The Diary has never before been published in full. It first became known in the 1920s, when John Beresford edited a five-volume abridgement, The Diary of a Country Parson. Although this edition is very pleasant to handle and contains much useful background information, it suffers from two disadvantages. Firstly, it is very unbalanced. Volume I covers the first 24 years of the Diary, including Woodforde's life at Oxford, the Somerset curacies and the first six years in Norfolk. The remaining volumes (II-V) cover the remaining 21 years in Norfolk. Therefore, the picture of Woodforde's early life is necessarily sketchy. Secondly, the quality of John Beresford's editing is open to criticism. Such criticism relates to the selections made (which are, of course, a matter of personal taste), and the quality of the transcription; though the latter is more likely to be of concern to the specialist than to the general reader.
A one-volume abridgement of the original Beresford edition has been published (also called The Diary of a Country Parson) in a variety of formats, and has been very popular. Indeed, it has probably introduced more people to the Diary than has any other edition, and is by far the easiest edition to find in secondhand bookshops.
There is also a one-volume edition containing in full the portions of the Diary relating to Woodforde's life at Oxford: Woodforde at Oxford 1759-1776, edited by W N Hargreaves-Mawdsley. Unfortunately, it does not contain the entries for the periods which Woodforde spent away from Oxford between these dates.
Another, more recent, one-volume abridgement of the entire Diary is The Diary of a Country Parson, the Revd. James Woodforde, edited by David Hughes and published by the Folio Society. The text is taken from both the Beresford and Hargreaves-Mawdsley editions, as well as from the Parson Woodforde Society editions. It is probably the best one-volume introduction to Woodforde.
The only edition which contains the full text of the Diary is that published by the Parson Woodforde Society, under the title The Diary of James Woodforde. This comprises 17 volumes, covering the period from 1759 to 1802, and the series was completed with the publication of the final volume in 2007. These volumes - with their scholarly introductions, notes and other supporting material - have been prepared by R L Winstanley and P Jameson. Intending purchasers should understand that, excellent as they are, they have been produced on a limited budget. Consequently they are paper-bound, and some of the early volumes are printed in a typewriter-style font; recently published and revised volumes are more professionally produced.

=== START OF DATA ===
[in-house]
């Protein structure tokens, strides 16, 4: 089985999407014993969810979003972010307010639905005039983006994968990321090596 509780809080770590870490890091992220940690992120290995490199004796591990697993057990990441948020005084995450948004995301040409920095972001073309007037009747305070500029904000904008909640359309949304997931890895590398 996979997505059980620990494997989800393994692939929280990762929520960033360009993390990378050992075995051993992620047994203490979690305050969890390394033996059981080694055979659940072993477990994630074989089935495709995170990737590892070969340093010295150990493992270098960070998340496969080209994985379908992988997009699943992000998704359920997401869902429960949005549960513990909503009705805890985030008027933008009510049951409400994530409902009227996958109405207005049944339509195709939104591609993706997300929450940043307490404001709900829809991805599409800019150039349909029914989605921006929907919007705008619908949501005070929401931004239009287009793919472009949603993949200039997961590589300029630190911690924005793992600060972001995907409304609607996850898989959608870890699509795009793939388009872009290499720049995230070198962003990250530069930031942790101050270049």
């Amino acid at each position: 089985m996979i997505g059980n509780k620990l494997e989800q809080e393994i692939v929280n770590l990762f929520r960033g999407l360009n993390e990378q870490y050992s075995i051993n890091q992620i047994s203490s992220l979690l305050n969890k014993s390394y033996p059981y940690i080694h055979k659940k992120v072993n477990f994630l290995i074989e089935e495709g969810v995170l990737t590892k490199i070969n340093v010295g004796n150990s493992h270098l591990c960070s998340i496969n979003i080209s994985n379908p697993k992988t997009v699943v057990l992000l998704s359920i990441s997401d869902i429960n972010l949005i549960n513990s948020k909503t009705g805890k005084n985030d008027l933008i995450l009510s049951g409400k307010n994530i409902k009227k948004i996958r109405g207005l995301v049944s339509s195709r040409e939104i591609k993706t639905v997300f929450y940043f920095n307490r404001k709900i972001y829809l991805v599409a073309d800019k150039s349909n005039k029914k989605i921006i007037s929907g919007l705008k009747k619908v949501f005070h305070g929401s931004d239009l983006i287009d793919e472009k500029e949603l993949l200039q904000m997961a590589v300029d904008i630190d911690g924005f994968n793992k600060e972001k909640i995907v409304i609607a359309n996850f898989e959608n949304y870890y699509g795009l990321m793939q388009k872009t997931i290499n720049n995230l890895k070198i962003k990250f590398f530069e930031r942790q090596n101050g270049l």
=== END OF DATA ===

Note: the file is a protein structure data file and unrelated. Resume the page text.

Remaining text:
The late Paul Minet wrote:
The Oxford University Press quarto illustrated edition, with a foreword by John Julius Norwich and introduction by Ronald Blythe, was also issued by various book clubs and is an attractive edition, albeit still further abridged. It is fairly freely available at under £10. The Larks Press biography by Roy Winstanley is a slight work (14 pages in card covers) and is still in print at £1.25, available from Larks Press, Dereham.
The attractive Folio Society edition, edited by David Hughes, is better edited than the Beresford edition, although it does not of course contain as much as the five volume set. It is most attractively produced, with engravings by Ian Stephens, and is fairly freely available from the Internet and from Folio Society specialists at about £15-£25, usually in very good condition in quarter cloth, marbled sides and slipcase.
The Woodforde at Oxford book is now becoming scarce and, when it is available, costs £20 or so. The Morrow published book by Roy Winstanley is also now getting difficult to find. It should cost between £18 and £25 on the Internet, although there are some copies advertised at silly prices in the US. The PWS reprint of Dorothy Heighes Woodforde's book is still just available from the Society, as are some of the other books when we have been presented with copies. Again, copies of both the original and the reprint of the Dorothy Heighes Woodforde book do crop up on the Internet. (Try AbeBooks.) The Society can supply the Larks Press pamphlet and occasional odd volumes of the Society's transcription of the Diary as they become available. Those on the Internet tend to move fairly quickly and are often unrevised editions, selling at between £20 and £30. PWS members can acquire volumes when available at a discount to those available to the public.
Details of various publications follow.
The Diary of James Woodforde, editors R L Winstanley & P Jameson, published by The Parson Woodforde Society. Those shaded in this manner are out of print. For enquiries regarding the purchase of available volumes, please contact Martin Brayne.
Index to contents of diary volumes
Click here to download a PDF file (220KB) showing an index of references in the Diaries.
*Normally this edition is only available to Folio Society members, but the Folio Society may - at their discretion - be willing to sell single copies to enquirers. Click here for their contact details.
this page last updated on 7 January, 2013
© Parson Woodforde Society 2007-2012